Connect with us

Uncategorized

Health authorities warn Strep A cases rising among Aussie children

Published

on


Health authorities are warning cases of a severe and invasive bacterial infection that can cause death are rising among Australian children, with one doctor sharing the signs and symptoms of potentially severe infection.

It comes as both New South Wales and Victorian health authorities say they are seeing a spike incases among children.

Strep A, a bacterium found in the throat and on the skin, led to the death of two children in 2022, while "many others" required intensive care treatment, according to Safer Care Victoria.

READ MORE: What is Strep A?

Having the bacteria – also known as group A streptococcus (GAS) – is actually common, and many people who have it often have a mild sore throat and fever or even no symptoms.

But it can turn deadly and cause permanent disabilities in cases where it develops into a more severe invasion: invasive group A streptococcal disease (iGAS).

General Practitioner Dr Brad McKay has told Today people become very sick with Strep A when the bacteria "digs into and invades the rest of your body".

That is when symptoms tend to escalate.

READ MORE: Massive great white shark spotted off popular beach

Dr Brad McKay, a GP, has outlined the symptoms that could indicate a life-threatening strep infection.An estimated 700 million GAS infections occur worldwide each year, over 650,000 of the cases are severe and invasive, and have a mortality rate of 25%. GAS is also called the flesh-eating-bacteria.

"For kids, they will often get scarlet fever – a red rash over their face or part of their body," he said.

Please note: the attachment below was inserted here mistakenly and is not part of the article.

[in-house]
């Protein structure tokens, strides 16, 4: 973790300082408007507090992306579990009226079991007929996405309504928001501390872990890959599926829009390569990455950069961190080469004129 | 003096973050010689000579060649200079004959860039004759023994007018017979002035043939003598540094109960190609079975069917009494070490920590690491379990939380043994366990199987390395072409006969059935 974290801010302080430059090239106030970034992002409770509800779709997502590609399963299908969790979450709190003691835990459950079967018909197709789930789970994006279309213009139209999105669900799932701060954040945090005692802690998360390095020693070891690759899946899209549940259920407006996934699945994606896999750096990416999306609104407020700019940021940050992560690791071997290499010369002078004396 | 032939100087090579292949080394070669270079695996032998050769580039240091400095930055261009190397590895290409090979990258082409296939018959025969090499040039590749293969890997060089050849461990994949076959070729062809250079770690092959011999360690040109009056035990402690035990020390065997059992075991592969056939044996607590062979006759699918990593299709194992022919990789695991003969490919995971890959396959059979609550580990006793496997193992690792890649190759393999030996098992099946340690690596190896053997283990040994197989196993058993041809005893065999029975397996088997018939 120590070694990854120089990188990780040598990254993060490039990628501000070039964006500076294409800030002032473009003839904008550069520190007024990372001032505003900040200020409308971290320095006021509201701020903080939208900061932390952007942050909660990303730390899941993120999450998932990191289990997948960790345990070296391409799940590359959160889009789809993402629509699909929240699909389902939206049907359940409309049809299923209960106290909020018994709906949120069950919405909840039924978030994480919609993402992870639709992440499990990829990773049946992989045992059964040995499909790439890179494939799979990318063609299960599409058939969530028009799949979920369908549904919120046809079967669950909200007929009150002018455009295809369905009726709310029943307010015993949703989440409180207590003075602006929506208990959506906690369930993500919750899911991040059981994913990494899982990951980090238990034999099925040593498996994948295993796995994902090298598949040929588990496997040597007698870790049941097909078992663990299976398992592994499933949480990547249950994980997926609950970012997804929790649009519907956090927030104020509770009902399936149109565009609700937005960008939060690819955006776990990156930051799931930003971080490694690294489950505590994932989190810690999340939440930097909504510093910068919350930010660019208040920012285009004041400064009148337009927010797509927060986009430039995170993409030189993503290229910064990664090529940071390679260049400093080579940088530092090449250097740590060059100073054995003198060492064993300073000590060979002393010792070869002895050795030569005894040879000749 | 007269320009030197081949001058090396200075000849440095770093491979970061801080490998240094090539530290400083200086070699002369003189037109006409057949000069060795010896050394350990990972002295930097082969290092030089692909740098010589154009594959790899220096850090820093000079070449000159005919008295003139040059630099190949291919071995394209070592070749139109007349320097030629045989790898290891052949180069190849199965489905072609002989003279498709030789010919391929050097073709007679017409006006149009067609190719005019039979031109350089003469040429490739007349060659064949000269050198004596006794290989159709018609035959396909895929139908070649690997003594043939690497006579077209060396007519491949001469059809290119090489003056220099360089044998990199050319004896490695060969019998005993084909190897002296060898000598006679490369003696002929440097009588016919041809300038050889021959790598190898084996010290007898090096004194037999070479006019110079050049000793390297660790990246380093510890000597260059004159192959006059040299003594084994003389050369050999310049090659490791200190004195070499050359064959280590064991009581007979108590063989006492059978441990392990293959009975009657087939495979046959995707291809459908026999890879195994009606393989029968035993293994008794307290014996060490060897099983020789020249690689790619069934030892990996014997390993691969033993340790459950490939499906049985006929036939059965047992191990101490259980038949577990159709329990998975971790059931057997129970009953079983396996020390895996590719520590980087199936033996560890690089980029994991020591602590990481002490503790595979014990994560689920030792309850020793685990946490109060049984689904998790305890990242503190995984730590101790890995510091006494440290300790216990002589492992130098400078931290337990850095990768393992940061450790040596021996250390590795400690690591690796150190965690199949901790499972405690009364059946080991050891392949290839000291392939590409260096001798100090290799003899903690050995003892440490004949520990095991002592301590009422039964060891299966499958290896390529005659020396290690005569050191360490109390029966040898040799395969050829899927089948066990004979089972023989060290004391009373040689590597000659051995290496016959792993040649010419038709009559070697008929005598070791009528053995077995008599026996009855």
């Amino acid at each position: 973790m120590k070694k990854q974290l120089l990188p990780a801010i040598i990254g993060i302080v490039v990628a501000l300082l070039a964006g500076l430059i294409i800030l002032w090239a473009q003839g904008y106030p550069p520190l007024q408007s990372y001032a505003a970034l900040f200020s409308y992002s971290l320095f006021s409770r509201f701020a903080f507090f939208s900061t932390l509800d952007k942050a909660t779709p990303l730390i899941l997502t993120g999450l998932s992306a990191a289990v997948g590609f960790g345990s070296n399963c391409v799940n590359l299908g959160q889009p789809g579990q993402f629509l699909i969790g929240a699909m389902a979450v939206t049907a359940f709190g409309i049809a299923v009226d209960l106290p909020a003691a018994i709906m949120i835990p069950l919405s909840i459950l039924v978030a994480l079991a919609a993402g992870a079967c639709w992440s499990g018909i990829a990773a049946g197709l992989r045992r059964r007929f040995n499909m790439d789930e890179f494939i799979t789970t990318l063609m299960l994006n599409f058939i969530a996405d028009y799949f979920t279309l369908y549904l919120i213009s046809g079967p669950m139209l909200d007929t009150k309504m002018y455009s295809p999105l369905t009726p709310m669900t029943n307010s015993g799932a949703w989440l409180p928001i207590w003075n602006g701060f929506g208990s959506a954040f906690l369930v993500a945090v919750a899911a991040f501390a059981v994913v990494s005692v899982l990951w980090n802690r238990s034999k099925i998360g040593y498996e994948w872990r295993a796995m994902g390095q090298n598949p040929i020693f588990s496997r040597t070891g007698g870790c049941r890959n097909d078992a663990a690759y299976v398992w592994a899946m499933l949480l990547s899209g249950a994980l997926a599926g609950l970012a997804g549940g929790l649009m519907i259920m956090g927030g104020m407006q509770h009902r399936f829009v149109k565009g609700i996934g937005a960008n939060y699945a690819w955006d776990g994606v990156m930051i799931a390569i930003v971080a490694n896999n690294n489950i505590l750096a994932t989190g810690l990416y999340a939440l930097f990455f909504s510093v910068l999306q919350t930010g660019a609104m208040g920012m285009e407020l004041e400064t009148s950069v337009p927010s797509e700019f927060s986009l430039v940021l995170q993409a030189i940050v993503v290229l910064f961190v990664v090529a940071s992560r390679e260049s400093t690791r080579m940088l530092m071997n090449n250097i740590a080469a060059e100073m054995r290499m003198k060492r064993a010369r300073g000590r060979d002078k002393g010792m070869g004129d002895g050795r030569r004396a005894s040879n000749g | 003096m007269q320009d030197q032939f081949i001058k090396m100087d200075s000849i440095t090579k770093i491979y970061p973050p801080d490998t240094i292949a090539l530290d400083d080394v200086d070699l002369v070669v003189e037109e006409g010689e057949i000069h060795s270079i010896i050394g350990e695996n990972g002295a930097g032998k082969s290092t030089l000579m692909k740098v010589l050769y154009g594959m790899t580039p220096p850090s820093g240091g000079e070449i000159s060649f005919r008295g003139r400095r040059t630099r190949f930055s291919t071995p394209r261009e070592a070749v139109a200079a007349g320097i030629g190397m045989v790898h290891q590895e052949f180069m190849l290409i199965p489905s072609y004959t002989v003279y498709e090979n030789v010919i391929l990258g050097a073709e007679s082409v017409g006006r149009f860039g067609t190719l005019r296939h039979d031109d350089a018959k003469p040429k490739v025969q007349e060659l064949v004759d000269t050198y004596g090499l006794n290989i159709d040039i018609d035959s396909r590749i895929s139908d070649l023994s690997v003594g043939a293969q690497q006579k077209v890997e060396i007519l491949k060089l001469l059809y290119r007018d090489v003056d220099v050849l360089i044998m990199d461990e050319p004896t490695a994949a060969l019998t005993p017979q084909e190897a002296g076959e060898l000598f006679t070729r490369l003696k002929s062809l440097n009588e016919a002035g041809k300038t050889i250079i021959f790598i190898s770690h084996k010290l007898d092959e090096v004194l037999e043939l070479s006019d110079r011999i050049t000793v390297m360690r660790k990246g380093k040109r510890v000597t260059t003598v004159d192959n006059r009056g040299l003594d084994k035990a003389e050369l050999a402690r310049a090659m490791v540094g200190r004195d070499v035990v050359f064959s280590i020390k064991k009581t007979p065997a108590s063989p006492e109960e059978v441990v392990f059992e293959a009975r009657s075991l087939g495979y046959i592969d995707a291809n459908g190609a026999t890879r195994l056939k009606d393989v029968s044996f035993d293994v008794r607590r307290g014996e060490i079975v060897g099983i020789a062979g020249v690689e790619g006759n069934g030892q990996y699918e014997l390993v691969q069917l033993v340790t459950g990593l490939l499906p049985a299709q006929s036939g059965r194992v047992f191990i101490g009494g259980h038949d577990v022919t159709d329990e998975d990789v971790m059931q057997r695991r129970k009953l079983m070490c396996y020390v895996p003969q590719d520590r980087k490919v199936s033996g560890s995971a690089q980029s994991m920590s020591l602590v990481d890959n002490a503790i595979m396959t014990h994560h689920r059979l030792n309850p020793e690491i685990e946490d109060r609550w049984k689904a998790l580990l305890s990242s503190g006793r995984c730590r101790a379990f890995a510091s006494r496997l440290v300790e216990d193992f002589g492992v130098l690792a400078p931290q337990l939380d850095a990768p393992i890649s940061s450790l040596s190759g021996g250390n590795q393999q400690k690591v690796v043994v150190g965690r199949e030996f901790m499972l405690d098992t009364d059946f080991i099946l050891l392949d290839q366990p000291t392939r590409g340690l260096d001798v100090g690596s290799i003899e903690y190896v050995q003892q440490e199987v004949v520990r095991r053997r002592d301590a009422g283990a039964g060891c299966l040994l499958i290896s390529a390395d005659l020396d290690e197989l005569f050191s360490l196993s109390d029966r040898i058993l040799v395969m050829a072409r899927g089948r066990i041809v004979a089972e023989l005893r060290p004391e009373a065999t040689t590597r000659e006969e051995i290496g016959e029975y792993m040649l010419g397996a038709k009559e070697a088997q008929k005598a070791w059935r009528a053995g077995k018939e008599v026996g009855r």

Dr McKay said some people went on to develop meningitis, abscesses at the back of their throat and even "a bit of a flesh eating bacteria".

He has advised parents to keep on top of their children having sore throats, high fevers, and rashes.

"Of course, if you've got a floppy baby who is looking really sick and pasty take them either to the emergency department or your GP," Dr McKay said.

Other indicators of severe illness include a fast heart rate, cold hands and feet or a mottled look to the skin, difficulty waking, increased lethargy or confusion, vomiting, nausea and abdominal pain.

READ MORE: Tributes flow for racing driver killed in crash

Sick baby with fever. Baby getting temperature checked.

Children aged under five are at particular risk of developing Strep A.

Symptoms to look out for in young children that may indicate severe illness include irritability, difficulty waking, high-pitched crying, refusal to eat or feed, fewer or no wet nappies or decreased urination, cold or mottled limbs, and difficulty breathing.

More than 60 children with Group A streptococcal infections were admitted to the Royal Children's Hospital (RCH) in Melbourne, including 30 invasive infections, and an additional 100 Emergency Department presentations with sore throat, scarlet fever and skin infections, in 2022.

Between September and December of 2022, 137 cases were reported in NSW.

Executive Director of Health Protection NSW Dr Richard Broome has said it is important people seek medical help for anyone thought to have the illness.

"Rapid intervention and effective treatment for invasive bacterial infections are available and can be lifesaving," he said.

"We urge people to pay close attention to symptoms, trust their instincts, and seek urgent medical care if symptoms worsen or if they or the people they care for appear very unwell.

NSW Health has further warned that cases of meningococcal disease are on the rise, with 36 cases reported in the state last year.

If you are concerned about your or your child's health call your GP or HealthDirect on 1800 022 222. If you or the person you care for is seriously unwell call 000.



Source link